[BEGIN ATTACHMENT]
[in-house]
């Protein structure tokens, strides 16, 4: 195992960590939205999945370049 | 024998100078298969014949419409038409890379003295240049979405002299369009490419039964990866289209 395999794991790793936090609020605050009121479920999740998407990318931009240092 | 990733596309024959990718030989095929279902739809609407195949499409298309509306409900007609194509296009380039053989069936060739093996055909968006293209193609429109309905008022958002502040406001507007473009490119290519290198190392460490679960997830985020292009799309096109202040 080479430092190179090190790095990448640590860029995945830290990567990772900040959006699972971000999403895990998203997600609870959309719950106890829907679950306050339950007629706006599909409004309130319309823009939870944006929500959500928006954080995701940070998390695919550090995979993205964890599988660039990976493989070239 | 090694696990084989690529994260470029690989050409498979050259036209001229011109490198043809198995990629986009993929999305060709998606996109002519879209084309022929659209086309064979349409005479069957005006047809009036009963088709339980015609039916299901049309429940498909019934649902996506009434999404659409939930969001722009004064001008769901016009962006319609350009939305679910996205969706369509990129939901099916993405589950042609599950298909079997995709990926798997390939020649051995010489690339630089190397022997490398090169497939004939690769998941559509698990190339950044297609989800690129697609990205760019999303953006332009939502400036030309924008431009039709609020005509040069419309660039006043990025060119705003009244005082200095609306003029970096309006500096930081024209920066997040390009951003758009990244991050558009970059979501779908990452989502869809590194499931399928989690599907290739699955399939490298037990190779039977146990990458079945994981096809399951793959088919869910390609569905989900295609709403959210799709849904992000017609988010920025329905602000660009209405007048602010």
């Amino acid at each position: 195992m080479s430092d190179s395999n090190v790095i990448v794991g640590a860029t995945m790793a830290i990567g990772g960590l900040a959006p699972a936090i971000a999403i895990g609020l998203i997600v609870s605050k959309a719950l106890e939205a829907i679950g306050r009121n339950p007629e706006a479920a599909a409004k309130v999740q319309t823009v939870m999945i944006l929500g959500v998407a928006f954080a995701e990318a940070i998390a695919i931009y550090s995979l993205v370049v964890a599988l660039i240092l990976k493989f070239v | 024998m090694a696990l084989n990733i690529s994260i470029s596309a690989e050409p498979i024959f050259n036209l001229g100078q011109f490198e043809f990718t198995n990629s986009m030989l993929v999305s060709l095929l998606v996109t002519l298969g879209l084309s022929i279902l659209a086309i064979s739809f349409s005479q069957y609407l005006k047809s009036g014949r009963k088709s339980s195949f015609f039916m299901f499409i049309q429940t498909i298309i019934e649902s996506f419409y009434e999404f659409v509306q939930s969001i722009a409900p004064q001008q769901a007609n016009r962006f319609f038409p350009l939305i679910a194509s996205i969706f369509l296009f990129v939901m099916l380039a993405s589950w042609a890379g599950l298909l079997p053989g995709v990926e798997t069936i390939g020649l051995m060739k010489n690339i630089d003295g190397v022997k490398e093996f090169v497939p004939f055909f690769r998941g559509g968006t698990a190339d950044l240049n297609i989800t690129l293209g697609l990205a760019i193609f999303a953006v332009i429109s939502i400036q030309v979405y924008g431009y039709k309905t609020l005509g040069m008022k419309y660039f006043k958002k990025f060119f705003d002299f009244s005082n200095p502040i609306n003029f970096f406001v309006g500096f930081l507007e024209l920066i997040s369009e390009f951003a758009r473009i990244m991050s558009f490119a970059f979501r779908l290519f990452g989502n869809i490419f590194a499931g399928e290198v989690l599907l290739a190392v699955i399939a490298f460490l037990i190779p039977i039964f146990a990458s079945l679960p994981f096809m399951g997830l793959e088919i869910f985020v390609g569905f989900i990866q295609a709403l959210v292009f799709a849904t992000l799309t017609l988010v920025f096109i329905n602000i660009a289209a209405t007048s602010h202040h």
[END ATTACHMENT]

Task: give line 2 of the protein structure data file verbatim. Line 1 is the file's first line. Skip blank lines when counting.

């Protein structure tokens, strides 16, 4: 195992960590939205999945370049 | 024998100078298969014949419409038409890379003295240049979405002299369009490419039964990866289209 395999794991790793936090609020605050009121479920999740998407990318931009240092 | 990733596309024959990718030989095929279902739809609407195949499409298309509306409900007609194509296009380039053989069936060739093996055909968006293209193609429109309905008022958002502040406001507007473009490119290519290198190392460490679960997830985020292009799309096109202040 080479430092190179090190790095990448640590860029995945830290990567990772900040959006699972971000999403895990998203997600609870959309719950106890829907679950306050339950007629706006599909409004309130319309823009939870944006929500959500928006954080995701940070998390695919550090995979993205964890599988660039990976493989070239 | 090694696990084989690529994260470029690989050409498979050259036209001229011109490198043809198995990629986009993929999305060709998606996109002519879209084309022929659209086309064979349409005479069957005006047809009036009963088709339980015609039916299901049309429940498909019934649902996506009434999404659409939930969001722009004064001008769901016009962006319609350009939305679910996205969706369509990129939901099916993405589950042609599950298909079997995709990926798997390939020649051995010489690339630089190397022997490398090169497939004939690769998941559509698990190339950044297609989800690129697609990205760019999303953006332009939502400036030309924008431009039709609020005509040069419309660039006043990025060119705003009244005082200095609306003029970096309006500096930081024209920066997040390009951003758009990244991050558009970059979501779908990452989502869809590194499931399928989690599907290739699955399939490298037990190779039977146990990458079945994981096809399951793959088919869910390609569905989900295609709403959210799709849904992000017609988010920025329905602000660009209405007048602010």